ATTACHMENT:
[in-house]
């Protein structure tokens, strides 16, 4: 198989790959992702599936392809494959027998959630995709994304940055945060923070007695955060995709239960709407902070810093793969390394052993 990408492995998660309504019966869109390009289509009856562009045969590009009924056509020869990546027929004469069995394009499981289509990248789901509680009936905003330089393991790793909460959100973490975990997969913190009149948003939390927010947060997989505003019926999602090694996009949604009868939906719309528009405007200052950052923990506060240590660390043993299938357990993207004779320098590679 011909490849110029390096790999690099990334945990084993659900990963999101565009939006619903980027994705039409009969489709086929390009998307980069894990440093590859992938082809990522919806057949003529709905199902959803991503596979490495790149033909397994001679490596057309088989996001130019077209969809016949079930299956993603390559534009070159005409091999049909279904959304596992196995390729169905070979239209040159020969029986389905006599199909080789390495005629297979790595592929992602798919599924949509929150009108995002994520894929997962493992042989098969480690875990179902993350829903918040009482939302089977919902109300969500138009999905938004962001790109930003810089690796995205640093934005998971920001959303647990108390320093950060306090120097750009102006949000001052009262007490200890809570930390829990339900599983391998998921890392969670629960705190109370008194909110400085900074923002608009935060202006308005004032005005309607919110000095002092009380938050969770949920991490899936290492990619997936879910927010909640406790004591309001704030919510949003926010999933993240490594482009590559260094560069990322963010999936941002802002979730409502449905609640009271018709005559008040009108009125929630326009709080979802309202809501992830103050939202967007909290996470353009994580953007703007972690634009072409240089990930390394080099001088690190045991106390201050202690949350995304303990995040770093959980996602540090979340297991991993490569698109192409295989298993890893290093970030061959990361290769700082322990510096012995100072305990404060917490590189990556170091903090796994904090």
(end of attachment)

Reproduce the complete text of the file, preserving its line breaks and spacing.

[in-house]
């Protein structure tokens, strides 16, 4: 198989790959992702599936392809494959027998959630995709994304940055945060923070007695955060995709239960709407902070810093793969390394052993 990408492995998660309504019966869109390009289509009856562009045969590009009924056509020869990546027929004469069995394009499981289509990248789901509680009936905003330089393991790793909460959100973490975990997969913190009149948003939390927010947060997989505003019926999602090694996009949604009868939906719309528009405007200052950052923990506060240590660390043993299938357990993207004779320098590679 011909490849110029390096790999690099990334945990084993659900990963999101565009939006619903980027994705039409009969489709086929390009998307980069894990440093590859992938082809990522919806057949003529709905199902959803991503596979490495790149033909397994001679490596057309088989996001130019077209969809016949079930299956993603390559534009070159005409091999049909279904959304596992196995390729169905070979239209040159020969029986389905006599199909080789390495005629297979790595592929992602798919599924949509929150009108995002994520894929997962493992042989098969480690875990179902993350829903918040009482939302089977919902109300969500138009999905938004962001790109930003810089690796995205640093934005998971920001959303647990108390320093950060306090120097750009102006949000001052009262007490200890809570930390829990339900599983391998998921890392969670629960705190109370008194909110400085900074923002608009935060202006308005004032005005309607919110000095002092009380938050969770949920991490899936290492990619997936879910927010909640406790004591309001704030919510949003926010999933993240490594482009590559260094560069990322963010999936941002802002979730409502449905609640009271018709005559008040009108009125929630326009709080979802309202809501992830103050939202967007909290996470353009994580953007703007972690634009072409240089990930390394080099001088690190045991106390201050202690949350995304303990995040770093959980996602540090979340297991991993490569698109192409295989298993890893290093970030061959990361290769700082322990510096012995100072305990404060917490590189990556170091903090796994904090």